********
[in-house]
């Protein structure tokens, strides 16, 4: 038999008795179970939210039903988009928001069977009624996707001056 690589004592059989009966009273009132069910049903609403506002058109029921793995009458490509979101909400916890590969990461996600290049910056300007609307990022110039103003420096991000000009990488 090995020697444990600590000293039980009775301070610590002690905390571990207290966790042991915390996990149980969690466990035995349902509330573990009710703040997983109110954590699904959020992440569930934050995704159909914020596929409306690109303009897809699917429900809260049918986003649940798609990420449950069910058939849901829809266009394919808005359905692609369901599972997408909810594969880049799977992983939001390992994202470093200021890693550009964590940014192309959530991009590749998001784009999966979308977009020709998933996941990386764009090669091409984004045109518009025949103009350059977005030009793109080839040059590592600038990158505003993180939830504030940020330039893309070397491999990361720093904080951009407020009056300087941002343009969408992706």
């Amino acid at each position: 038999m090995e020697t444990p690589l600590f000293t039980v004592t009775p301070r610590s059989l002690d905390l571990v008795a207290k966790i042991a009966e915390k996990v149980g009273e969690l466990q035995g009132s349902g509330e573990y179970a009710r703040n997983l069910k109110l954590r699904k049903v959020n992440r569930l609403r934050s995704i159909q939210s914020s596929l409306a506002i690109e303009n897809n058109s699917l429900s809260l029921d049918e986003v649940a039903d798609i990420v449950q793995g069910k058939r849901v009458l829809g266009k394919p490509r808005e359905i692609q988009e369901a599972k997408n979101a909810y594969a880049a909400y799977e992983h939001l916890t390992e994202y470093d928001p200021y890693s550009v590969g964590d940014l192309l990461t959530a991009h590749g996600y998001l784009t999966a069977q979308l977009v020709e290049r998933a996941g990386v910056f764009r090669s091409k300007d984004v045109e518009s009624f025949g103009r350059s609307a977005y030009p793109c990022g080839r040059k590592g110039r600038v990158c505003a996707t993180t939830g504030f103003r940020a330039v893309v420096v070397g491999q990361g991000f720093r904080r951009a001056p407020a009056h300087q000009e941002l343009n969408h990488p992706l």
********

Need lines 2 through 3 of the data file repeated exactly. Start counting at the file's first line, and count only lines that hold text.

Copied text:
């Protein structure tokens, strides 16, 4: 038999008795179970939210039903988009928001069977009624996707001056 690589004592059989009966009273009132069910049903609403506002058109029921793995009458490509979101909400916890590969990461996600290049910056300007609307990022110039103003420096991000000009990488 090995020697444990600590000293039980009775301070610590002690905390571990207290966790042991915390996990149980969690466990035995349902509330573990009710703040997983109110954590699904959020992440569930934050995704159909914020596929409306690109303009897809699917429900809260049918986003649940798609990420449950069910058939849901829809266009394919808005359905692609369901599972997408909810594969880049799977992983939001390992994202470093200021890693550009964590940014192309959530991009590749998001784009999966979308977009020709998933996941990386764009090669091409984004045109518009025949103009350059977005030009793109080839040059590592600038990158505003993180939830504030940020330039893309070397491999990361720093904080951009407020009056300087941002343009969408992706």
């Amino acid at each position: 038999m090995e020697t444990p690589l600590f000293t039980v004592t009775p301070r610590s059989l002690d905390l571990v008795a207290k966790i042991a009966e915390k996990v149980g009273e969690l466990q035995g009132s349902g509330e573990y179970a009710r703040n997983l069910k109110l954590r699904k049903v959020n992440r569930l609403r934050s995704i159909q939210s914020s596929l409306a506002i690109e303009n897809n058109s699917l429900s809260l029921d049918e986003v649940a039903d798609i990420v449950q793995g069910k058939r849901v009458l829809g266009k394919p490509r808005e359905i692609q988009e369901a599972k997408n979101a909810y594969a880049a909400y799977e992983h939001l916890t390992e994202y470093d928001p200021y890693s550009v590969g964590d940014l192309l990461t959530a991009h590749g996600y998001l784009t999966a069977q979308l977009v020709e290049r998933a996941g990386v910056f764009r090669s091409k300007d984004v045109e518009s009624f025949g103009r350059s609307a977005y030009p793109c990022g080839r040059k590592g110039r600038v990158c505003a996707t993180t939830g504030f103003r940020a330039v893309v420096v070397g491999q990361g991000f720093r904080r951009a001056p407020a009056h300087q000009e941002l343009n969408h990488p992706l």